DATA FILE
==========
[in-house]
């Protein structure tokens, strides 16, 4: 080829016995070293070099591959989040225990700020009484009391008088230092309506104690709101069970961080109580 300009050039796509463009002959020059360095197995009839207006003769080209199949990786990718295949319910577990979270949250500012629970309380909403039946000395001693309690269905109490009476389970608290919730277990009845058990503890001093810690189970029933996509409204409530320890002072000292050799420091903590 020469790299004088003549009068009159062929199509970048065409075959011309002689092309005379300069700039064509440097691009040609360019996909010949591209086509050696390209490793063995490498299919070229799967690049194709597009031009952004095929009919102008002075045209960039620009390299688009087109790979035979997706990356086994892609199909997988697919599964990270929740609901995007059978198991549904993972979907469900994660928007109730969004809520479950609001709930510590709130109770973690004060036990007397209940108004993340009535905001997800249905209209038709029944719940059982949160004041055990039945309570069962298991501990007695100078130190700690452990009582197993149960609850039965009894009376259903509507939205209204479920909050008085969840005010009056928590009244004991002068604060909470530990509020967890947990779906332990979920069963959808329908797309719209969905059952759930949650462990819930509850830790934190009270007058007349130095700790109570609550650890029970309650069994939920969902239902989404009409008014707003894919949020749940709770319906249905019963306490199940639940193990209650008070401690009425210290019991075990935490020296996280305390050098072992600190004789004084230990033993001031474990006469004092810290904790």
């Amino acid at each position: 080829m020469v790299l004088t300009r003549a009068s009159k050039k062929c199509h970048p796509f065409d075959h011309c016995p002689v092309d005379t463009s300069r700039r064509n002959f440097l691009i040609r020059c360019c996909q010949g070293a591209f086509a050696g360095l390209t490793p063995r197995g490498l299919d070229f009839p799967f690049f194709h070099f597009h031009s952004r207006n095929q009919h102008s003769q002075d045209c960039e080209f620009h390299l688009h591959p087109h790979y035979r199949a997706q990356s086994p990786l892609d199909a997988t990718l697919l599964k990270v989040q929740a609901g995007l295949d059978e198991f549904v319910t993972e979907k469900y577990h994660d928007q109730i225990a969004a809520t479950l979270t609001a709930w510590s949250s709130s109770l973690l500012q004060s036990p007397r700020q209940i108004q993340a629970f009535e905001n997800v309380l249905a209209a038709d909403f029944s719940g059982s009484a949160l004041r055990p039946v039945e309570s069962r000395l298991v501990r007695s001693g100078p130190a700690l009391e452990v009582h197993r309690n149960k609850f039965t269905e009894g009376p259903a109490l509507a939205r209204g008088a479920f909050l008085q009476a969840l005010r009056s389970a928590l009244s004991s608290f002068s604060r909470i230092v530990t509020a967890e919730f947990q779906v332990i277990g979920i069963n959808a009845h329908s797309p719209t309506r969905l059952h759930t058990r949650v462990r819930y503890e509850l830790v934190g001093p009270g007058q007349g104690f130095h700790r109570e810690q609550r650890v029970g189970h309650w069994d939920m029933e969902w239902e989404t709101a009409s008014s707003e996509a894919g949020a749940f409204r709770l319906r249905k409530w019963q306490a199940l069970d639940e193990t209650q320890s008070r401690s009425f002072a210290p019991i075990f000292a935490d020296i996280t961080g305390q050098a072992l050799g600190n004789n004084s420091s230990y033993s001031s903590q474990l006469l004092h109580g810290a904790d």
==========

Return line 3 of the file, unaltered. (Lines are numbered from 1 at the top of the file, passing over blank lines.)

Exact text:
């Amino acid at each position: 080829m020469v790299l004088t300009r003549a009068s009159k050039k062929c199509h970048p796509f065409d075959h011309c016995p002689v092309d005379t463009s300069r700039r064509n002959f440097l691009i040609r020059c360019c996909q010949g070293a591209f086509a050696g360095l390209t490793p063995r197995g490498l299919d070229f009839p799967f690049f194709h070099f597009h031009s952004r207006n095929q009919h102008s003769q002075d045209c960039e080209f620009h390299l688009h591959p087109h790979y035979r199949a997706q990356s086994p990786l892609d199909a997988t990718l697919l599964k990270v989040q929740a609901g995007l295949d059978e198991f549904v319910t993972e979907k469900y577990h994660d928007q109730i225990a969004a809520t479950l979270t609001a709930w510590s949250s709130s109770l973690l500012q004060s036990p007397r700020q209940i108004q993340a629970f009535e905001n997800v309380l249905a209209a038709d909403f029944s719940g059982s009484a949160l004041r055990p039946v039945e309570s069962r000395l298991v501990r007695s001693g100078p130190a700690l009391e452990v009582h197993r309690n149960k609850f039965t269905e009894g009376p259903a109490l509507a939205r209204g008088a479920f909050l008085q009476a969840l005010r009056s389970a928590l009244s004991s608290f002068s604060r909470i230092v530990t509020a967890e919730f947990q779906v332990i277990g979920i069963n959808a009845h329908s797309p719209t309506r969905l059952h759930t058990r949650v462990r819930y503890e509850l830790v934190g001093p009270g007058q007349g104690f130095h700790r109570e810690q609550r650890v029970g189970h309650w069994d939920m029933e969902w239902e989404t709101a009409s008014s707003e996509a894919g949020a749940f409204r709770l319906r249905k409530w019963q306490a199940l069970d639940e193990t209650q320890s008070r401690s009425f002072a210290p019991i075990f000292a935490d020296i996280t961080g305390q050098a072992l050799g600190n004789n004084s420091s230990y033993s001031s903590q474990l006469l004092h109580g810290a904790d």